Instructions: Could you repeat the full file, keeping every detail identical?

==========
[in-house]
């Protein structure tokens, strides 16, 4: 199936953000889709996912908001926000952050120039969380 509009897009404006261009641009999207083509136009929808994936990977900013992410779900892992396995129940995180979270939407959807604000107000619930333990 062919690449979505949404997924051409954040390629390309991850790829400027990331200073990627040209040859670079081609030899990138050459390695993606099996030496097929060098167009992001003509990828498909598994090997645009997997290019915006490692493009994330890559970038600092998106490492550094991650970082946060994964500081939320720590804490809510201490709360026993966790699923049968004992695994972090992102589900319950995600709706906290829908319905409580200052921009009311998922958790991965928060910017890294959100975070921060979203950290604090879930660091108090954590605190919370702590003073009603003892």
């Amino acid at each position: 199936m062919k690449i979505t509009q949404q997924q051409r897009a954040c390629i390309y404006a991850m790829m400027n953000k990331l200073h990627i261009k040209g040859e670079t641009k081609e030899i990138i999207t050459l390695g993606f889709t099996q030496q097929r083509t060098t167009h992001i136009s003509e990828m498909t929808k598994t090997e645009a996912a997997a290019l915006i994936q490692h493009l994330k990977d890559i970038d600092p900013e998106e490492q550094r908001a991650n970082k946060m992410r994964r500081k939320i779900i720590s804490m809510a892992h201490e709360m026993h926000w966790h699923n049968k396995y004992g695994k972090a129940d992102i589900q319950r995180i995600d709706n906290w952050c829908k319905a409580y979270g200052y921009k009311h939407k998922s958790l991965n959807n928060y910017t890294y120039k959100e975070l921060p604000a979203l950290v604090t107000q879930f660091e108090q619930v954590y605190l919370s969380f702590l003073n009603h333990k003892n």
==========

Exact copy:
[in-house]
């Protein structure tokens, strides 16, 4: 199936953000889709996912908001926000952050120039969380 509009897009404006261009641009999207083509136009929808994936990977900013992410779900892992396995129940995180979270939407959807604000107000619930333990 062919690449979505949404997924051409954040390629390309991850790829400027990331200073990627040209040859670079081609030899990138050459390695993606099996030496097929060098167009992001003509990828498909598994090997645009997997290019915006490692493009994330890559970038600092998106490492550094991650970082946060994964500081939320720590804490809510201490709360026993966790699923049968004992695994972090992102589900319950995600709706906290829908319905409580200052921009009311998922958790991965928060910017890294959100975070921060979203950290604090879930660091108090954590605190919370702590003073009603003892």
């Amino acid at each position: 199936m062919k690449i979505t509009q949404q997924q051409r897009a954040c390629i390309y404006a991850m790829m400027n953000k990331l200073h990627i261009k040209g040859e670079t641009k081609e030899i990138i999207t050459l390695g993606f889709t099996q030496q097929r083509t060098t167009h992001i136009s003509e990828m498909t929808k598994t090997e645009a996912a997997a290019l915006i994936q490692h493009l994330k990977d890559i970038d600092p900013e998106e490492q550094r908001a991650n970082k946060m992410r994964r500081k939320i779900i720590s804490m809510a892992h201490e709360m026993h926000w966790h699923n049968k396995y004992g695994k972090a129940d992102i589900q319950r995180i995600d709706n906290w952050c829908k319905a409580y979270g200052y921009k009311h939407k998922s958790l991965n959807n928060y910017t890294y120039k959100e975070l921060p604000a979203l950290v604090t107000q879930f660091e108090q619930v954590y605190l919370s969380f702590l003073n009603h333990k003892n």